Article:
“Great leaders intentionally influence and develop other leaders, build teams and foster collaborative culture. In other words, they become Legacy Leaders, building a multigenerational thumbprint for others who will use these same principles of learning and training with their own staff members.” Drs. Jeannine Sandstrom and Lee Smith, Legacy Leadership.
Living one’s legacy rather than leaving it behind is likely something I’ve always thought about, even if unconsciously. It is grounded in my family values; we were raised to do our best, to strive to do our best. We did not “try.” That was a word my parents did not use very often. If you decided to do something, you went out there and did your very best, and if you were not committed to doing your best, you didn’t bother. This has translated into a workplace philosophy that has guided my work. What was “best” and what type of thumbprint was I leaving for others?
I found I had more joy if what I was doing was creating more value for my staff and colleagues than I had when I was thinking about my next promotion or my accolades. So, by working with peers, leaders, and staff, I was focused on what I could do for them. And, in doing for them, I did for myself. The “leftover” benefit of that was that I got their joy; I got to see them succeed, and in that, I too felt success.
In 2002, I met a company of two women, Drs. Sandstrom and Smith, who had established a firm called CoachWorks®. They developed a ‘leadership model from the inside out, looking first at leaders who are, then what they do’. They based on their coaching work with CEOs called “Legacy Leadership.” I felt that if I had had this type of leadership model when I was working in corporate, it would have anchored me in being a better leader. The program is about helping leaders to step into leadership and grow other leaders. It is about living your legacy versus leaving it.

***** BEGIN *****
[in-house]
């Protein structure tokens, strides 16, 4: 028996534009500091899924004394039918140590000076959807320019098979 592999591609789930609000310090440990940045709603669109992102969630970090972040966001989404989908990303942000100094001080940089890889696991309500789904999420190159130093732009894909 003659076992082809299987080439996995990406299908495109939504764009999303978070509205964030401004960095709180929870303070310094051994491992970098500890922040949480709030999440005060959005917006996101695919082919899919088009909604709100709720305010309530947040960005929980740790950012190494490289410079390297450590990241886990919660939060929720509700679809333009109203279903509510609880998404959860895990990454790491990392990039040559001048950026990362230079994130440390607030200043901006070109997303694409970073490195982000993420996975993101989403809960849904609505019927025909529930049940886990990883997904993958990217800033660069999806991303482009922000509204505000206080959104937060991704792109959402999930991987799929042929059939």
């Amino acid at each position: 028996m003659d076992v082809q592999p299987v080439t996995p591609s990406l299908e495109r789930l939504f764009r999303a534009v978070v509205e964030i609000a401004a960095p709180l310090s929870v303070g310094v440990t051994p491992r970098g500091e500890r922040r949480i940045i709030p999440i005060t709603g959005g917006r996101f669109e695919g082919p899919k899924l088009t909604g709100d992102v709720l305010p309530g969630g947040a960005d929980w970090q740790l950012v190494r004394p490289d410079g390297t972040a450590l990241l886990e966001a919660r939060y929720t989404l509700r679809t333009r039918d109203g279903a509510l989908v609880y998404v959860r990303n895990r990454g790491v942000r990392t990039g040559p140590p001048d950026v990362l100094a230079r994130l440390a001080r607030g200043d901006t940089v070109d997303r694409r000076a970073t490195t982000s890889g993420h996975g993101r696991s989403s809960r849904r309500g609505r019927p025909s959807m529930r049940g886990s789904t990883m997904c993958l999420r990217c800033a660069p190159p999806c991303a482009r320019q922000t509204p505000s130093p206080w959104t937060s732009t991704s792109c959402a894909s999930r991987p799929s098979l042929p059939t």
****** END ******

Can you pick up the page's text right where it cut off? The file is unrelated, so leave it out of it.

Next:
Sandstrom and Lee codified the behaviours of successful leaders and identified five best practices to begin living one’s legacy:
- Be a holder of vision and values. This is about direction and commitment. Rarely do we as individuals who work in corporations shape vision and values; they are usually given to us as employees. The concept of holding it, not grasping it tightly but holding it quite lightly, really resonated.
- Be a creator of collaboration and innovation. This concerns the environment of working relationships. I have always had a belief that no one goes it alone; there is always someone with whom you are collaborating, who is going to help you as you help them move forward.
- Be an influencer of inspiration and leadership.
- Be an advocator of differences in the community. This is not just about “diversity;” it is about distinction and inclusion. There can be differences between colleagues that have had very similar life experiences; where we get the power is in having the conversation that leverages vs. ignores our difference. It opens up new doorways and gives us new avenues to explore so when we come back holding the vision and values we do so in a way that collaboration powers our ability to truly innovate.
- Be a calibrator of responsibility and accountability. This is about execution and performance. Responsibility is before the act, saying, “I will.” Accountability is after, it is dealing with the outcome, dealing with being successful or the consequences of not.
And, now let us return to best practice 3 – the heart of this model – being an influencer of inspiration and leadership. This is about connecting with others and moving forward. Really connecting is at the heart of all relationships. This is a philosophy or belief system that I’ve tried to internalize as I work with others, whether as a consultant, an educator, or a coach.
Legacy Leadership gives me a model of leadership to hold on to and to think about in increasing my own self-awareness, as I strive to improve my ability to self-manage, and as I learn to self-generate. I do this so that I can then do the same with my clients and together we can ‘live our legacy – today’.